Once again, without going into too much depth or veering into absurd territory, Anthony Horowitz explores the world of theatre he doubtlessly knows like the back of his hand, and it shows through the various details and tidbits he shares with us over the course of the book. This decision works wonders at giving the story some unique colours, making it feel larger-than-life at certain times, and memorably dramatic at others.

As we watch Hawthorne wade through this complicated world of tangled relationships, shattered dreams and immortal aspirations, he puts his detecting talents on full display. While his observational and deductive abilities rival those of Sherlock Holmes and Hercule Poirot, I do have to say his character does end up being a little bland. Additionally, his relationship with the author falls a somewhat flat on certain occasions, begging for more development.

Nevertheless, these minor flaws can be swept under the carpet, especially when we consider how exciting the actual investigation turns out to be in The Twist of a Knife. Moving along at a fairly quick pace, we jump from one clue and suspect to the next, always being strung along by the promise of exceptional revelations, which do arrive, and don’t disappoint in the slightest.

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The Final Verdict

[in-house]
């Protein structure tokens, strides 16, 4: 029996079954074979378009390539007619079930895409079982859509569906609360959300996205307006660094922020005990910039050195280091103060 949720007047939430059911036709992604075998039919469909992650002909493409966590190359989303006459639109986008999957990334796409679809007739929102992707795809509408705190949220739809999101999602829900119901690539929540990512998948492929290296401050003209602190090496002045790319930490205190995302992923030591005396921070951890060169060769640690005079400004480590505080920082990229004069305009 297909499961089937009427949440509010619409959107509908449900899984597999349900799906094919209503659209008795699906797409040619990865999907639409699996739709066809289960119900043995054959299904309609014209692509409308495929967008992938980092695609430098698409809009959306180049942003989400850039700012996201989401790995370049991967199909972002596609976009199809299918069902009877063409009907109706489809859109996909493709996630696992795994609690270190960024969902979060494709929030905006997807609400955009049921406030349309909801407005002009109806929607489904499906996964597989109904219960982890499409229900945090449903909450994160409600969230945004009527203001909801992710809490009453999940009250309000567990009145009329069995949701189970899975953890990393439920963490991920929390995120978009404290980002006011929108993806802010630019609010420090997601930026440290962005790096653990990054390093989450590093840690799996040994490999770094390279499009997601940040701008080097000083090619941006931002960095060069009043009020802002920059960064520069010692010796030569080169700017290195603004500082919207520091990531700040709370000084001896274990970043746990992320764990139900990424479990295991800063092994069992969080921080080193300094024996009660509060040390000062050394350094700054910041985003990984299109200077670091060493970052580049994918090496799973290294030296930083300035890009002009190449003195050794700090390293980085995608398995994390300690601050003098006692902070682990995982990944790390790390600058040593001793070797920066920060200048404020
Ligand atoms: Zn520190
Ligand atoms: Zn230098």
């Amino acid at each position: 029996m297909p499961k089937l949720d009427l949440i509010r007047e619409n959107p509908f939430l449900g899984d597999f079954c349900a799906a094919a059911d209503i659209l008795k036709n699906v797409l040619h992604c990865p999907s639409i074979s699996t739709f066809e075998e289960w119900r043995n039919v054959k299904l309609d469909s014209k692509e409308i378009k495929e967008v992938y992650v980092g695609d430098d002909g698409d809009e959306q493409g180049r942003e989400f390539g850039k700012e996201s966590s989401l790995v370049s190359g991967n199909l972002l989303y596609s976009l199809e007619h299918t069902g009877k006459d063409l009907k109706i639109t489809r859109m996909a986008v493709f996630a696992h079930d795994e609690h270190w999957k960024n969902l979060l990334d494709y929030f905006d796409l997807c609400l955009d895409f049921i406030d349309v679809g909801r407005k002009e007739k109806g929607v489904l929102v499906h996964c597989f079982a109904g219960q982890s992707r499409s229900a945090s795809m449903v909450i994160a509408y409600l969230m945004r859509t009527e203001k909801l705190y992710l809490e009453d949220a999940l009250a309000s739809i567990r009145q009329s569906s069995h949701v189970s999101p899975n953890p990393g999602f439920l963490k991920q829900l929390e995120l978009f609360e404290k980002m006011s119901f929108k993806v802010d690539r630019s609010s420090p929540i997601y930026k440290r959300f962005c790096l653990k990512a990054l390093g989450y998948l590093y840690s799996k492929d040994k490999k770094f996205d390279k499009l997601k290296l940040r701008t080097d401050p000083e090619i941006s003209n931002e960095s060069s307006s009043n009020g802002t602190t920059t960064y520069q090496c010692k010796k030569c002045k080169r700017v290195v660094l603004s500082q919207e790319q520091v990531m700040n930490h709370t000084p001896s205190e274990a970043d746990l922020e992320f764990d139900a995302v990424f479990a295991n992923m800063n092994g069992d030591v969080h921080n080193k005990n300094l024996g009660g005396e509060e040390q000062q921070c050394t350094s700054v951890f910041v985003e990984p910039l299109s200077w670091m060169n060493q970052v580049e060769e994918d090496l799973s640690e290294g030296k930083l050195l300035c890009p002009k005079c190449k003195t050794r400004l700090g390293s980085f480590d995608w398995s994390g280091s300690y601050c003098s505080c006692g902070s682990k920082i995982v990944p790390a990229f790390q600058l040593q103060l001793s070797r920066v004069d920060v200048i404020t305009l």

The Twist of a Knife by Anthony Horowitz is an excellent mystery and thriller novel, as well as a worthy continuation to A Hawthorne and Horowitz Mystery series, taking a well-known concept and crafting a solid mystery around it, with a couple of new elements thrown in to spice things up a bit.

If you’re already a fan of the series, or are interested in the idea of a murder mystery taking place in the world of theatre with the narrator (and author) being the prime suspect, then I think this novel will be right up your alley.

Anthony Horowitz

Anthony Horowitz is an English author from Stanmore, Middlesex, whose family had the distinction of being of having a history worthy of a novel in and of itself, largely revolving around his father’s mysterious occupation and fortune.

At the age of twenty he began publishing professionally, and has penned numerous bestsellers including The House of Silk, Stormbreaker, Moriarty and Magpie Murders.

David Ben Efraim (Reviewer)

David Ben Efraim is a book reviewer living in Montreal, Quebec, Canada, and co-owner of Bookwormex, as well as the Quick Book Reviews blog, along with Yakov Ben Efraim. With a love for literature reaching across all genres (except romance), he has embarked on the quest to share its wonders with the world by helping people find their way to books which truly speak to them, whether they be modern sensations or relics from a bygone era.